The replacement vector was constructed to insert the neomycin resistance gene between an engineered XbaI site in exon 4 and an engineered BamHI site in exon 5 of the T1/ST2 gene, thereby deleting the majority of exons 4 and 5. The targeting vector consisted of 5.1 kb of the T1/ST2 gene, providing the 5′ arm of homology, and 2 kb comprising the 3′ arm of homology. The arms of homology were generated by long-range PCR, using Pfu turbo polymerase (Stratagene) to prime from a lambda phage containing the 5′ end of the T1/ST2 gene (λST2 including exons 1–7). The 5′ arm of homology was generated using the oligonucleotides 5′-AGTGCATCTAGAGATACTGATGAGGCACC and 5′-CTTCTTTCTAGATTATTCAAGTTGGGGCTATTAAAAGAAGCC, and the 3′ arm of homology was created using the oligonucleotides 5′-CCACCGGATCCTTCACAGTTGAAGGTAAGCTCTTGGCTTCAACAAGGG and 5′-GGAAGGAAAAAAGCGGCCGCGATCTCGCTCCACAGAGATG-AGGAACGGCC. The targeting vector was linearized and electroporated into E14.1 embryonic stem (ES) cells 25. Of 1,600 G418-resistant clones screened by Southern analysis using probe A, 5 were targeted correctly. Probe A (184 bp) was generated using the PCR primers 5′-TACGTAACCTCCCATGTGCAGTCCTTGCTGCC and 5′-GTCACATCACAGGCATGAGGG. Hybridization with a probe to the neomycin sequence confirmed the predicted size of the targeted fragment and that only a single integration had occurred. Two of the targeted ES cell clones were microinjected into 3.5-d C57BL/6 blastocysts to generate chimaeras. These mice were mated with C57BL/6 mice and transmitted the ES cell genotype through the germline. Mice homozygous for the disrupted T1/ST2 gene were obtained by interbreeding the heterozygotes. The T1/ST2 gene–targeted and wild-type animals used in the experiments reported below were maintained on a 129 × C57BL/6 (F2) background in a specific pathogen–free environment.
In Vitro Th Cell Differentiation Assays.
Splenocytes or mesenteric lymph node cells were cultured on anti-CD3ε antibody–coated plates (1 μg/ml of clone 2C11; Becton Dickinson) in the presence of exogenous cytokines or anticytokine antibody as indicated. IL-2 (10 ng/ml; R & D Systems, Inc.) was added to all cultures. Th2 cell differentiation was promoted in the presence of 100 ng/ml of IL-4 (R & D Systems, Inc.) and anti–IFN-γ antibody (10 μg/ml of clone XMG1.2; Becton Dickinson), and Th1 differentiation was promoted by anti–IL-4 antibody at 10 μg/ml (clone 11B11; DNAX Research Institute) and IL-12 (1 ng/ml; Genzyme Corp.). Cells were cultured for 5 d, washed, and resuspended at 106 cells per milliliter for 24 h in the presence of plate-bound anti-CD3. Supernatants were analyzed by cytokine ELISA.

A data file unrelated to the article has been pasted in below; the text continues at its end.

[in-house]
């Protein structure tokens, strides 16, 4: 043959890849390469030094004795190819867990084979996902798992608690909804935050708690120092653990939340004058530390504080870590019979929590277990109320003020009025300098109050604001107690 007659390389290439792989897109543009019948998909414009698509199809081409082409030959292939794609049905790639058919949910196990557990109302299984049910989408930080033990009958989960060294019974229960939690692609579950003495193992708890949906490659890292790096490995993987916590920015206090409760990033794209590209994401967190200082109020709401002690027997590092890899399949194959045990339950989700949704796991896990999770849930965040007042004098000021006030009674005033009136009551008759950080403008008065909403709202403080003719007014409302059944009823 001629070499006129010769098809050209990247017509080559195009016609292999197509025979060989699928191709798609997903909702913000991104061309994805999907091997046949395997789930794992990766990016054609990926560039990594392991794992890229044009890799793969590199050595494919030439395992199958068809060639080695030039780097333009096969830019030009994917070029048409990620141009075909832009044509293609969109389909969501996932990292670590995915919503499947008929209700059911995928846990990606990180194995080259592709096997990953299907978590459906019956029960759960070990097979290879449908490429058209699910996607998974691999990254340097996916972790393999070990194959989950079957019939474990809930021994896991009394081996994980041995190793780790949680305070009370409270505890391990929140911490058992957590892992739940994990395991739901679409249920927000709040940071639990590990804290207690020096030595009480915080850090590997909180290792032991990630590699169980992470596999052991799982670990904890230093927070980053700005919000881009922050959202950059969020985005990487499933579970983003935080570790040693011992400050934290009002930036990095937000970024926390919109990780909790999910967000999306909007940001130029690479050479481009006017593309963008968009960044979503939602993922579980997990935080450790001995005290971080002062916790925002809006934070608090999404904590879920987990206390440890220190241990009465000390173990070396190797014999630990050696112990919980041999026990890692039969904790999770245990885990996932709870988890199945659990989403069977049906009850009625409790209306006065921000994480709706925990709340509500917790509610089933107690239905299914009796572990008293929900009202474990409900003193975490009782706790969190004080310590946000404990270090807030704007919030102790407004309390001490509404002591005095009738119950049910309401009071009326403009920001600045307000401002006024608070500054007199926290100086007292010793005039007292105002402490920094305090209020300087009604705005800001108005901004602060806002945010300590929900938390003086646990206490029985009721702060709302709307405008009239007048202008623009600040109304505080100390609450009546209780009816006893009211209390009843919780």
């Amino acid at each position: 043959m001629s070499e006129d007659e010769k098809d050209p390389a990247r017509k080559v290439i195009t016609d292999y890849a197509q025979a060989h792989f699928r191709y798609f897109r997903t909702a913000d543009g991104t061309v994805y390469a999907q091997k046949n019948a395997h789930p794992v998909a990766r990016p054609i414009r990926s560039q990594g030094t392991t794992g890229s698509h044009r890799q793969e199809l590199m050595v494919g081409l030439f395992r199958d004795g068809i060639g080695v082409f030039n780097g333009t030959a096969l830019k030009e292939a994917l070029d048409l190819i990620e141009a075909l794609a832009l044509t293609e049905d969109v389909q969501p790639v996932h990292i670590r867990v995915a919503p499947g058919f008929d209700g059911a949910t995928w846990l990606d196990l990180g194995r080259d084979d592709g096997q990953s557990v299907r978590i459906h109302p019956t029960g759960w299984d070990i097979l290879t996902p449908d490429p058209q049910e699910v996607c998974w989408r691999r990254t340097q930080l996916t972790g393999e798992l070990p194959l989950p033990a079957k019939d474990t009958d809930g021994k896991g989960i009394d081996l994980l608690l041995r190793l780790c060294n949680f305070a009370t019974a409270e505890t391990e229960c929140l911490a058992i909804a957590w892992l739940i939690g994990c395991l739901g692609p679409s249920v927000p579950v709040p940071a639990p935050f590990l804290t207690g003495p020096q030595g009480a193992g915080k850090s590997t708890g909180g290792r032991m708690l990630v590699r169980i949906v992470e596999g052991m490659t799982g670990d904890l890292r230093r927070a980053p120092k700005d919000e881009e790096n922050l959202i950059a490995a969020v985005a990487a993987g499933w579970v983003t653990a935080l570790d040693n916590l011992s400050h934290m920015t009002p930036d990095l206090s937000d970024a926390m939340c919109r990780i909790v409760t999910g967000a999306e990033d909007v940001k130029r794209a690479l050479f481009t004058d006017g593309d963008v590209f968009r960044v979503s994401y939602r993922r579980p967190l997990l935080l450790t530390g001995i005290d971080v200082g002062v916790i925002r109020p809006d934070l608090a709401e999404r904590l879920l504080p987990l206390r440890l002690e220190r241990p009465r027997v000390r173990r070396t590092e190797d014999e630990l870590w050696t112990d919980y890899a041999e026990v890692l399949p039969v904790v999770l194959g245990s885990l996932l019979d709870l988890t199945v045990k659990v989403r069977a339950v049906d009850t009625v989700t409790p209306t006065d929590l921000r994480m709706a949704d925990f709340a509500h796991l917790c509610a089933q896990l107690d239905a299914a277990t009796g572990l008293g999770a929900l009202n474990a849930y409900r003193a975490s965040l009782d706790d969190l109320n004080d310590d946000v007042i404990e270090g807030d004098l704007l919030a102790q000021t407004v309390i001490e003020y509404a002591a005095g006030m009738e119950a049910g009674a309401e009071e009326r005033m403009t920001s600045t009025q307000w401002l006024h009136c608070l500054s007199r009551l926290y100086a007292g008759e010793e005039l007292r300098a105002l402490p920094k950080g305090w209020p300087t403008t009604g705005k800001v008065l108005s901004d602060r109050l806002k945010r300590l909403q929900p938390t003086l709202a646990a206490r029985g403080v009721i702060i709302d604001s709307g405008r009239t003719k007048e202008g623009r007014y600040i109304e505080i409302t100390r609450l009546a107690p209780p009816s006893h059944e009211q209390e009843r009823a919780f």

Pulmonary Granuloma Formation.
Primary synchronous pulmonary granulomas were induced by intravenous injection of mice with Schistosoma mansoni eggs 26. S. mansoni eggs were isolated from the livers of infected mice as described 27. 11 d after intravenous egg injection, mice were killed, and the lungs were inflated with formal saline and processed for histology. The horizontal and perpendicular diameters of the granulomas surrounding individual eggs were measured with an ocular micrometer. All sections were measured by the same individual using a blind protocol. The volume of the egg granuloma was calculated assuming a spherical shape. Greater than 100 individual granulomas were analyzed per group.
Secondary synchronous pulmonary granulomas were induced as follows. Mice were sensitized to schistosome eggs by intraperitoneal injection of 5,000 eggs. 11 d later, sensitized mice, four to five mice per group, were injected intravenously with 5,000 eggs to induce synchronous pulmonary granulomas. 11 d after intravenous egg injection, mice were killed, and the draining mediastinal lymph nodes were removed. The lungs were processed for histology as described above. Cells were prepared from pooled mediastinal lymph nodes from each group and processed for cell culture as described 27. 3 × 106 cells per milliliter were cultured and restimulated with 10 μg/ml of soluble egg antigen or anti-CD3 mAb for 72 h. Cytokines were assayed in supernatants using ELISA. Serum samples were assayed for schistosome antigen–specific Ig isotypes as detailed below. Statistical analysis was performed using ANOVA (analysis of variance) and a Dunnet test. P < 0.05 was considered significant.
Total Serum Antibody ELISA.
Serum Igs were assayed using sandwich ELISA. 96-well plates were coated with monoclonal anti-Ig isotype capture antibodies, and bound Ig of diluted serum samples was detected using biotinylated monoclonal anti-Ig isotype detection antibodies (Becton Dickinson). Concentrations were calculated using purified Ig isotypes as standards (Becton Dickinson).
Antigen-specific Antibody ELISA.